Sunday, March 22, 2015

The City, the Suburbs, and Affordable Housing


Capital New York put out a great article on 'expert' opinions on Mayor de Blasio's affordable housing plans.
"And so he's calling for the creation of 80,000 affordable units and 160,000 market-rate ones, or 24,000 units a year over ten years. He also hopes to preserve another 120,000 units of affordable housing."
But the article cites critics who say that his focus is too limited to the city proper.

"But (Christopher Jones, Vice President for Research at the Regional Plan Association) and others argue that by focusing so exclusively on the five boroughs, and failing to acknowledge the regional nature of housing and jobs, of the economy writ large, the city is short-shrifting its residents, some of whom might be more than willing to move to some nice, transit-oriented development in the burbs, were the cost differential persuasive."
There is, of course, some push back from the 'burbs'.
"'You can't just ask localities in the region to bear the brunt of an overflow housing demand in New York City,' said Jerilyn Perine, executive director of the Citizens Housing and Planning Council. 'It has to be part of a strategy that's going to help them solve some of their problems as well.'"
The article ends without any concrete plans from these critics on how to help the suburbs help the city, apart from a obscure reference to 1898 when the four counties surrounding the island of Manhattan merged to become today's five boroughs of the "City of Greater New York". Now, suggesting that the city should further annex/incorporate the remaining counties is an idealistic idea, but frankly untenable, especially when you consider their prevailing NIMBY attitudes and deep-seated, old-school disdain for the city and urban life in general. Plus, in those surrounding municipalities you have local bureaucrats and plutocrats who have no intention of losing their positions and influence in their local municipalities. Why keep all those local town police and fire commissioners when NYC already has one?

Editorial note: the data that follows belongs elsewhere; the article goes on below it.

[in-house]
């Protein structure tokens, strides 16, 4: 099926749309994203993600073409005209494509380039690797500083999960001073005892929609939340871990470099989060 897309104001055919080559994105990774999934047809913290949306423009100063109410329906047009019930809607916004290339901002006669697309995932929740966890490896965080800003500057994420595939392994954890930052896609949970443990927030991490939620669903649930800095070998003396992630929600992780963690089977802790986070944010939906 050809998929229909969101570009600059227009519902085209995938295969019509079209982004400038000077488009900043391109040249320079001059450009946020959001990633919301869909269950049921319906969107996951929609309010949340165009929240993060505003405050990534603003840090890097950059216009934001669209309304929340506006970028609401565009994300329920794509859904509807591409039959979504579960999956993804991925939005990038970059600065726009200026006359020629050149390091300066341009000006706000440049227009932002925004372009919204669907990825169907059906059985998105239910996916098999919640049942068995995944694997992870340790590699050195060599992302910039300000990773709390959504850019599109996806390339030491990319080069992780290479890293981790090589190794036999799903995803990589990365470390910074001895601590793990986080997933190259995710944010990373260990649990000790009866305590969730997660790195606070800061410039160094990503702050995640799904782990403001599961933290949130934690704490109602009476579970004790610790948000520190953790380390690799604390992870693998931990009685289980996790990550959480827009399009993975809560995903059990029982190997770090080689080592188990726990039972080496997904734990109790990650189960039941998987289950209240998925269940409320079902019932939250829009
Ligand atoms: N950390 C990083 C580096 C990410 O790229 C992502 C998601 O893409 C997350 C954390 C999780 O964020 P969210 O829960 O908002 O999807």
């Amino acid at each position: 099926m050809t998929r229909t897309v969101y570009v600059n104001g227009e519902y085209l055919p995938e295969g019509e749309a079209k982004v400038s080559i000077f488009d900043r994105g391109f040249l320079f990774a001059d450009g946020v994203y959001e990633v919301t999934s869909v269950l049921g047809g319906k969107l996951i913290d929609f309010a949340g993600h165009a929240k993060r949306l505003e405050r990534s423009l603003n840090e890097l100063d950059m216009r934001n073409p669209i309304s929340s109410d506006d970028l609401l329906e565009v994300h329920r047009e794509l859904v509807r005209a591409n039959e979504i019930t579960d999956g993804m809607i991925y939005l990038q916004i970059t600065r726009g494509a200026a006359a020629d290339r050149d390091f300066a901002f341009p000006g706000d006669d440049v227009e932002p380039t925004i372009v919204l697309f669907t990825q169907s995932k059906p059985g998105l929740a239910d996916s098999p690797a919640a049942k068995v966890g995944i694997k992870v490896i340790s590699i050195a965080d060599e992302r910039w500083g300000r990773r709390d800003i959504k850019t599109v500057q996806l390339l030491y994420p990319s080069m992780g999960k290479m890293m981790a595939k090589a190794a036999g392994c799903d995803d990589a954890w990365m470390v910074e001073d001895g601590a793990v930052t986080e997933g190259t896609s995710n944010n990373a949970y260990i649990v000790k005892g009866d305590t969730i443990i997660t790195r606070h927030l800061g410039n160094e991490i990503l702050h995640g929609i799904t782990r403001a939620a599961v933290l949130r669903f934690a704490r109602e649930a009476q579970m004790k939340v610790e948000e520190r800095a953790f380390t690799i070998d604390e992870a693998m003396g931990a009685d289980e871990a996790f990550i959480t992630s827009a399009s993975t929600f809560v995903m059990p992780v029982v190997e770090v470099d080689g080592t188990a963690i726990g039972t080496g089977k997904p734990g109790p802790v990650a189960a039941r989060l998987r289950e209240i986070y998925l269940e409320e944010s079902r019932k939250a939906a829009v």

To that end, I would argue that it's time to get rid of all the LIRR, Metro-North, PATH, NJ Transit, and regional bus ticket/fare prices and run everything on NYC subway/bus fare, complete with free transfers between NYC and regional transit. Basically all flat-fare/unlimited rides and free transfers for everything between Poughkeepsie, New Haven, Montauk, and Trenton. That should pretty much do everything recommended above. It would not only make the surrounding region an affordable alternative to the city, but also decrease car-dependency and increase transit ridership, while spurring both the revival of old, pre-war, railroad suburbs like Yonkers and spur the construction of new transit-oriented developments. Those local town leaders could not deny the overwhelming appeal this would have to their suburban residents and this tactic would therefore stand a better chance of coming to fruition.

The de Blasio administration's plans to create more affordable housing and increase density should still be pursued, but they are not an end to itself. Especially in light of all the opposition and hardships they cause.

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